- identify credible sources,
- distinguish between primary and secondary sources, and
- learn tips for engaging in document-based research.
Our university archivist was positioned as a partner who helped us to
- learn to analyze primary source documents and
- use archival material to create a narrative that represents multiple perspectives.
In addition to providing important inquiry-based learning experiences for pre-service teachers, the partnerships modeled possibilities for working with library professionals, which could be adapted for K–12 settings. The photos depict two example projects demonstrating the impact of our library partnership.
The research librarian, Amy Harris Houk, and I corresponded prior to the class's visit to the library to ensure that she provided the most appropriate support for the project goals. She also incorporated the students' initial ideas into her presentation in order to maximize our time with her. Each pre-service teacher used a computer during the session to follow along as Amy shared the content of our research guide. She used the students' own topics to model the strategies she would use to conduct a literature search while highlighting the myriad digital pathways for accessing primary source documents. Importantly, she included information about which sites were appropriate for each topic and topic type. We left the session equipped with several useful tools. Table 1 depicts the connections between the library activity and the course content and skills it supported.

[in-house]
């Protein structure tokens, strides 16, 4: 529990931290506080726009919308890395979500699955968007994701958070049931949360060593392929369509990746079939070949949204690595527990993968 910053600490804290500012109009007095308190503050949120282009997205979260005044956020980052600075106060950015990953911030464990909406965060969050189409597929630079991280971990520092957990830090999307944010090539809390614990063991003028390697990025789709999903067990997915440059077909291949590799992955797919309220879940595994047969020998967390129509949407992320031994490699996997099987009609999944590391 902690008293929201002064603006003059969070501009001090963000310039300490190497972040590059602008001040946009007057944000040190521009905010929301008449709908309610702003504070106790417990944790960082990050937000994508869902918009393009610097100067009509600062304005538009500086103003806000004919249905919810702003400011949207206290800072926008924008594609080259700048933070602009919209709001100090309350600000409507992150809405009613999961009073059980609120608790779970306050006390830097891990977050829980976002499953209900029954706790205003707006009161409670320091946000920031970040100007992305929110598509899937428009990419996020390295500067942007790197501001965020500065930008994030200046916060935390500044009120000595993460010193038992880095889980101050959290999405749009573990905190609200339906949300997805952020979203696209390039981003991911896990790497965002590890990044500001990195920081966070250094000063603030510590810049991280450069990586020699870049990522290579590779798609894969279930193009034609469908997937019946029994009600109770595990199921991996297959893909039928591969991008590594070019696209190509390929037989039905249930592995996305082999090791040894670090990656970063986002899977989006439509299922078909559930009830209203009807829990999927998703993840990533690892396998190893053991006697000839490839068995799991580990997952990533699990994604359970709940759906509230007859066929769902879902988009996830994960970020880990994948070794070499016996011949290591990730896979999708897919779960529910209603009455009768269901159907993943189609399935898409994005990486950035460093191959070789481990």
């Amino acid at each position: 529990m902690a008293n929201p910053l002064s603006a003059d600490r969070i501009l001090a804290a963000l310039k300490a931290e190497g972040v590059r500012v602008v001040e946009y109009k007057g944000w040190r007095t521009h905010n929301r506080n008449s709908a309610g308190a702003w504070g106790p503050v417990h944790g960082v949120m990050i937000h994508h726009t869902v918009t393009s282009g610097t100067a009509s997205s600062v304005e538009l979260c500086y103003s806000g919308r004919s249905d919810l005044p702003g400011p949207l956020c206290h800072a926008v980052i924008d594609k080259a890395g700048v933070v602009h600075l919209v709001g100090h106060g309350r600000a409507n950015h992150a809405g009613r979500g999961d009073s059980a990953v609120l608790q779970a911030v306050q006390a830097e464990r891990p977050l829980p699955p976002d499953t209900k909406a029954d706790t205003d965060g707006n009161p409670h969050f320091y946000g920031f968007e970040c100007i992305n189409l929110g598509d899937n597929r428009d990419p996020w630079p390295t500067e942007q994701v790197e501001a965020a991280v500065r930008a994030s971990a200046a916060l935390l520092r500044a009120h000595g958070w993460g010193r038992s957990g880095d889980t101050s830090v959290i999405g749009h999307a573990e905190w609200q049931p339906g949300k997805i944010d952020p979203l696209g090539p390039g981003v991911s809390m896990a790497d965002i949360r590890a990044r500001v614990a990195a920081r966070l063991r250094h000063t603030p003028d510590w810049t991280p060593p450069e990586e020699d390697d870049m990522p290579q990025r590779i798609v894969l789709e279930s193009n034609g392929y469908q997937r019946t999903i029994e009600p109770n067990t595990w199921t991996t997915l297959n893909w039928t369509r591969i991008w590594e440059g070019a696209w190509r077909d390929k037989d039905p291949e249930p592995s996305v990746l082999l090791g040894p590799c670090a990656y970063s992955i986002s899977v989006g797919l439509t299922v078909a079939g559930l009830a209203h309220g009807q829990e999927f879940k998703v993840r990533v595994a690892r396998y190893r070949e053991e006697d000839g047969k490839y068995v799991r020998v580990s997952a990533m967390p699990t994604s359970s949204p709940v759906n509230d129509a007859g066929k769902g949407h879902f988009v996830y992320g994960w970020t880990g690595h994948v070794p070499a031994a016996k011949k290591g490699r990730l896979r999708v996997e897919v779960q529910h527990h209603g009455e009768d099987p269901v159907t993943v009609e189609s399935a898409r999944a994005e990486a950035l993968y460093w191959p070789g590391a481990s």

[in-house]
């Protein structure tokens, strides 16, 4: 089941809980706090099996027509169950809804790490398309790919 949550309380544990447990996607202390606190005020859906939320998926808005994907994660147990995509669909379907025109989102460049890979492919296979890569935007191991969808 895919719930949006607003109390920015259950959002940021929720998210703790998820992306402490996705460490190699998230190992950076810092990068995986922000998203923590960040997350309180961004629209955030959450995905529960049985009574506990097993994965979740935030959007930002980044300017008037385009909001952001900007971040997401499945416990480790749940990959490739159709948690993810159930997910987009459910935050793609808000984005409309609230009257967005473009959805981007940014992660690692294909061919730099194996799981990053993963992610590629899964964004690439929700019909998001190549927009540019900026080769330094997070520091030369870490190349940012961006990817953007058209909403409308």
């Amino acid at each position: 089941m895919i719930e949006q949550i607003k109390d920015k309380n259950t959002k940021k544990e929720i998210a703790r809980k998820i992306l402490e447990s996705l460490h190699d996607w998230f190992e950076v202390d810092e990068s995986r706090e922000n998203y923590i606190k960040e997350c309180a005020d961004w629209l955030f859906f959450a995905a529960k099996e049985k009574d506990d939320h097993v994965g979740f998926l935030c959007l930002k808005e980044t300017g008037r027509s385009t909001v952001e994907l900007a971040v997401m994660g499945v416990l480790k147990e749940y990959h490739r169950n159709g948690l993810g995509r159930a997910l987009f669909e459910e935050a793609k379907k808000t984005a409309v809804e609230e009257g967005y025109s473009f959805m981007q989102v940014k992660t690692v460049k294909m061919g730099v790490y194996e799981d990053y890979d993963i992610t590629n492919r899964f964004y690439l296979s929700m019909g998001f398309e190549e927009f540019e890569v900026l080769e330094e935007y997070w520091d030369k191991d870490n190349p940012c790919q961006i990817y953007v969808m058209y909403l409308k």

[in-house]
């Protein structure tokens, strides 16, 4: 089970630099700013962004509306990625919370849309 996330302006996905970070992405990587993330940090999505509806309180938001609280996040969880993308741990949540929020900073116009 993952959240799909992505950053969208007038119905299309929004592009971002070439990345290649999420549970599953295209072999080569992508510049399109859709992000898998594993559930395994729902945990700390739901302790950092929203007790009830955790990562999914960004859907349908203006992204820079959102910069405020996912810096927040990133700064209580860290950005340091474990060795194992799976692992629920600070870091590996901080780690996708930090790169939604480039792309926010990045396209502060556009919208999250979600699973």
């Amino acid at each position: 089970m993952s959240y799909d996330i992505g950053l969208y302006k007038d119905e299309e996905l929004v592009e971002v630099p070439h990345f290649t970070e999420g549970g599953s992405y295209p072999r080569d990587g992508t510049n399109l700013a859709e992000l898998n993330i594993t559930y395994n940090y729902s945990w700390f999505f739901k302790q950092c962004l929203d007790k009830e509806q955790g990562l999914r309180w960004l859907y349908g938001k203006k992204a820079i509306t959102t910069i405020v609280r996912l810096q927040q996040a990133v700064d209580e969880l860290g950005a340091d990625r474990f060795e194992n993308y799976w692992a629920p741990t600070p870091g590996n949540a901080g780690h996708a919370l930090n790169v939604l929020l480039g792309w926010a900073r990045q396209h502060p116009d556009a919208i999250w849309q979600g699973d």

Table 1. Connections between library activities and social studies course content and skills.
The research guide included databases that were relevant to the topics selected. This created an easier pathway for pre-service teachers to find useable source material.
The National Archives and the Library of Congress were directly linked for ease of access
A video link to a talk given by Ronald Takaki was included. He was one of the main authors we studied to prepare for understanding counter narratives and multicultural history
A simple guide for determining source credibility was included, making it useful for students as they conducted searches and chose images and documents to include in their projects
This activity provided exposure to a wider range of historical events, documents, and eras than the pre-service teachers had previously encountered
The pre-service teachers gained confidence in choosing audience appropriate materials that could be used for teaching
The pre-service teachers acquired skills they would be expected to teach to students
The activity resulted in the pre-service teachers understanding the usefulness of each type of source